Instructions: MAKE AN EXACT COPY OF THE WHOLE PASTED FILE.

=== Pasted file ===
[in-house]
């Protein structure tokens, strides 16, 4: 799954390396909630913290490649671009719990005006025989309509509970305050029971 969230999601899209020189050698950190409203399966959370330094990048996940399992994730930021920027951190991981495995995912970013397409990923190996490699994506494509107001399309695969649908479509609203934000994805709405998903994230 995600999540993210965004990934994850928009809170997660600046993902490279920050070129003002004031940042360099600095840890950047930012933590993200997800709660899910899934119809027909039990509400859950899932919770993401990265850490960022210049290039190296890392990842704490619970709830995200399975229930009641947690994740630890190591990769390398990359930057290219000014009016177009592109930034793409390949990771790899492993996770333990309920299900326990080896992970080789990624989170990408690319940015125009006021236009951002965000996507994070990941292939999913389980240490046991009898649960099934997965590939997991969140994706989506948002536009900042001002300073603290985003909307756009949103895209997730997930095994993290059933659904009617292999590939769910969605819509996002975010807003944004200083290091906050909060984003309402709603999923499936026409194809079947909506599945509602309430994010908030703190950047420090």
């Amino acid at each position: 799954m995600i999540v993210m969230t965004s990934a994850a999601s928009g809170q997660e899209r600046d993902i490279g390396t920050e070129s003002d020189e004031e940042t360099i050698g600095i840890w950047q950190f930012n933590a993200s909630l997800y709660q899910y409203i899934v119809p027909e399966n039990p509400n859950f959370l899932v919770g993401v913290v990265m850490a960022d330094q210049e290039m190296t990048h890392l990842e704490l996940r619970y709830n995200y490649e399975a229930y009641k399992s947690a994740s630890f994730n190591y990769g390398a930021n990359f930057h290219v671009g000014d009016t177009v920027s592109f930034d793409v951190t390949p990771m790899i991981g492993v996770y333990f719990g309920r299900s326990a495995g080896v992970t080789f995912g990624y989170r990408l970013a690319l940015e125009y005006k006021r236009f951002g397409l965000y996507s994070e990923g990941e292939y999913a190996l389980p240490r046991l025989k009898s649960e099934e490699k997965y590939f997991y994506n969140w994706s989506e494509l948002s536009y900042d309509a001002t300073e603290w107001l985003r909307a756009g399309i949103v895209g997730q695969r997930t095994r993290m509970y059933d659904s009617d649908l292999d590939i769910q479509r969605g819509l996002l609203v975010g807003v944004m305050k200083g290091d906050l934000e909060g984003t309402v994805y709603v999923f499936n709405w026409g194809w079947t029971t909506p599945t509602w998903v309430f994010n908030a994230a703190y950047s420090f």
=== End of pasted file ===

[in-house]
């Protein structure tokens, strides 16, 4: 799954390396909630913290490649671009719990005006025989309509509970305050029971 969230999601899209020189050698950190409203399966959370330094990048996940399992994730930021920027951190991981495995995912970013397409990923190996490699994506494509107001399309695969649908479509609203934000994805709405998903994230 995600999540993210965004990934994850928009809170997660600046993902490279920050070129003002004031940042360099600095840890950047930012933590993200997800709660899910899934119809027909039990509400859950899932919770993401990265850490960022210049290039190296890392990842704490619970709830995200399975229930009641947690994740630890190591990769390398990359930057290219000014009016177009592109930034793409390949990771790899492993996770333990309920299900326990080896992970080789990624989170990408690319940015125009006021236009951002965000996507994070990941292939999913389980240490046991009898649960099934997965590939997991969140994706989506948002536009900042001002300073603290985003909307756009949103895209997730997930095994993290059933659904009617292999590939769910969605819509996002975010807003944004200083290091906050909060984003309402709603999923499936026409194809079947909506599945509602309430994010908030703190950047420090």
């Amino acid at each position: 799954m995600i999540v993210m969230t965004s990934a994850a999601s928009g809170q997660e899209r600046d993902i490279g390396t920050e070129s003002d020189e004031e940042t360099i050698g600095i840890w950047q950190f930012n933590a993200s909630l997800y709660q899910y409203i899934v119809p027909e399966n039990p509400n859950f959370l899932v919770g993401v913290v990265m850490a960022d330094q210049e290039m190296t990048h890392l990842e704490l996940r619970y709830n995200y490649e399975a229930y009641k399992s947690a994740s630890f994730n190591y990769g390398a930021n990359f930057h290219v671009g000014d009016t177009v920027s592109f930034d793409v951190t390949p990771m790899i991981g492993v996770y333990f719990g309920r299900s326990a495995g080896v992970t080789f995912g990624y989170r990408l970013a690319l940015e125009y005006k006021r236009f951002g397409l965000y996507s994070e990923g990941e292939y999913a190996l389980p240490r046991l025989k009898s649960e099934e490699k997965y590939f997991y994506n969140w994706s989506e494509l948002s536009y900042d309509a001002t300073e603290w107001l985003r909307a756009g399309i949103v895209g997730q695969r997930t095994r993290m509970y059933d659904s009617d649908l292999d590939i769910q479509r969605g819509l996002l609203v975010g807003v944004m305050k200083g290091d906050l934000e909060g984003t309402v994805y709603v999923f499936n709405w026409g194809w079947t029971t909506p599945t509602w998903v309430f994010n908030a994230a703190y950047s420090f």